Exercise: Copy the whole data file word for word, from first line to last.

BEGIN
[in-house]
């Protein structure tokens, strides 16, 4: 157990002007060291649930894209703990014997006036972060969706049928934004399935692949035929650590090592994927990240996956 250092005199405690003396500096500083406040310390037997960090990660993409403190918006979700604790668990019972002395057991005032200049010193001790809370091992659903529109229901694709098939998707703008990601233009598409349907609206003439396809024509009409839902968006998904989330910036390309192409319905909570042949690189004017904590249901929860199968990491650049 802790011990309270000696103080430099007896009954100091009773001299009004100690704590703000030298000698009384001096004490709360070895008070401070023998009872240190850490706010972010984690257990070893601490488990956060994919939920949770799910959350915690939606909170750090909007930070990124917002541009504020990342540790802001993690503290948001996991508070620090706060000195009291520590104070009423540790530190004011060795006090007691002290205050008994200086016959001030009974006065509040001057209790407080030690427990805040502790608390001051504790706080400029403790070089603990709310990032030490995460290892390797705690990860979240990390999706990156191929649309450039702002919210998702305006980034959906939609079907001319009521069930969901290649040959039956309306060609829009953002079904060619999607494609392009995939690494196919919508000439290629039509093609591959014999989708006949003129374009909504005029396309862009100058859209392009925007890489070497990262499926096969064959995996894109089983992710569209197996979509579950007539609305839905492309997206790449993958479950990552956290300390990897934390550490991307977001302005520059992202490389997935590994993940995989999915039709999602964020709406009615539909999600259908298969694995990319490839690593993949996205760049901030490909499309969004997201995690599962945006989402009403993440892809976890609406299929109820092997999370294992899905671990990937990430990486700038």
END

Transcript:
[in-house]
């Protein structure tokens, strides 16, 4: 157990002007060291649930894209703990014997006036972060969706049928934004399935692949035929650590090592994927990240996956 250092005199405690003396500096500083406040310390037997960090990660993409403190918006979700604790668990019972002395057991005032200049010193001790809370091992659903529109229901694709098939998707703008990601233009598409349907609206003439396809024509009409839902968006998904989330910036390309192409319905909570042949690189004017904590249901929860199968990491650049 802790011990309270000696103080430099007896009954100091009773001299009004100690704590703000030298000698009384001096004490709360070895008070401070023998009872240190850490706010972010984690257990070893601490488990956060994919939920949770799910959350915690939606909170750090909007930070990124917002541009504020990342540790802001993690503290948001996991508070620090706060000195009291520590104070009423540790530190004011060795006090007691002290205050008994200086016959001030009974006065509040001057209790407080030690427990805040502790608390001051504790706080400029403790070089603990709310990032030490995460290892390797705690990860979240990390999706990156191929649309450039702002919210998702305006980034959906939609079907001319009521069930969901290649040959039956309306060609829009953002079904060619999607494609392009995939690494196919919508000439290629039509093609591959014999989708006949003129374009909504005029396309862009100058859209392009925007890489070497990262499926096969064959995996894109089983992710569209197996979509579950007539609305839905492309997206790449993958479950990552956290300390990897934390550490991307977001302005520059992202490389997935590994993940995989999915039709999602964020709406009615539909999600259908298969694995990319490839690593993949996205760049901030490909499309969004997201995690599962945006989402009403993440892809976890609406299929109820092997999370294992899905671990990937990430990486700038």